Region: Linyanti, Botswana
Riverine woodland, because of its proximity to the life-giving waters of rivers and its palatability during the driest times of the year, is often the first vegetation type to show the impact of the sometimes destructive feeding of elephants. Recently there has been a growing concern over the loss of trees from woodlands in certain parks and reserves of eastern and southern Africa – particularly in areas of high elephant numbers. The loss of canopy trees from the riparian woodland along the Linyanti River, together with the high elephant numbers in this region, has raised questions regarding the changes in the species composition and structure of the woodland. Therefore the study has used aerial photographs to determine the overall loss of canopy trees from the woodland lining the Linyanti between 1992 and 2001. The number of trees that appeared in the canopy during this time was also determined.
At first glance the findings of the study were perhaps not as drastic as might have been expected considering the high elephant numbers of the region. Between 1992 and 2001 the overall disappearance of large canopy trees in the riverine areas was only marginally more than 15%, effectively a rate of disappearance of less than 2% per annum and a rate that is comparable to losses in areas without high elephant numbers.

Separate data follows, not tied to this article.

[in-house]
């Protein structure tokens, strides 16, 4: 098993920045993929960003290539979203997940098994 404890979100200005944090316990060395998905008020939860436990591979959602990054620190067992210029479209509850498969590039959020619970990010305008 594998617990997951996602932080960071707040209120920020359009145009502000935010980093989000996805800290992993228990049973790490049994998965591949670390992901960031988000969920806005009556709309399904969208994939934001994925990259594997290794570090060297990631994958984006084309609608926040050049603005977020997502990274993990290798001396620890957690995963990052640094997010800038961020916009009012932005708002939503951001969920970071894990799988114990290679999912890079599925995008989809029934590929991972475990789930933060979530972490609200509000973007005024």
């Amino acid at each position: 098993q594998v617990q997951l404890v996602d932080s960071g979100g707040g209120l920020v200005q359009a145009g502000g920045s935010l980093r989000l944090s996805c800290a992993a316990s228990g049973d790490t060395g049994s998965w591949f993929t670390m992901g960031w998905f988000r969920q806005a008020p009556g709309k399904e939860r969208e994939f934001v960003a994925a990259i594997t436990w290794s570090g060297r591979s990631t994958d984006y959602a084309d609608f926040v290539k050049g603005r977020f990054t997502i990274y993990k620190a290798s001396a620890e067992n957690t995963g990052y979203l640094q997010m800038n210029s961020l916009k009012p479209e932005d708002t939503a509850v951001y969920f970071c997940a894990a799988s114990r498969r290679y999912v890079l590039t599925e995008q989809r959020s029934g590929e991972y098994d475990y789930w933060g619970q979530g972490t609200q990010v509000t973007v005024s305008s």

There are nonetheless causes for concern. Large canopy trees are appearing at a much lower rate than at that which they disappear, meaning that there was a 10% net loss of canopy trees over the study period. It is also clear from the study that the tree species known to be susceptible to elephant damage (camel thorn Acacia erioloba and knob thorn Acacia nigrescens), and in a size class (5-13m tall) where this is particularly so, showed the highest degree of loss, thus implicating elephants in much of the loss of large canopy trees. Evidence from the study suggests though that most of this damage occurred prior to 1992 when the rate at which large trees were lost was seemingly much higher.
The study confirmed that loss rates of large tree species vary considerably from year to year – regardless of whether this is as a result of local climatic variation or factors such as elephant browsing – but importantly also emphasises that these loss rates have high variability over longer time periods as well. Essentially what we need is more and longer-term studies in the region to understand exactly what impact the elephants have on the system.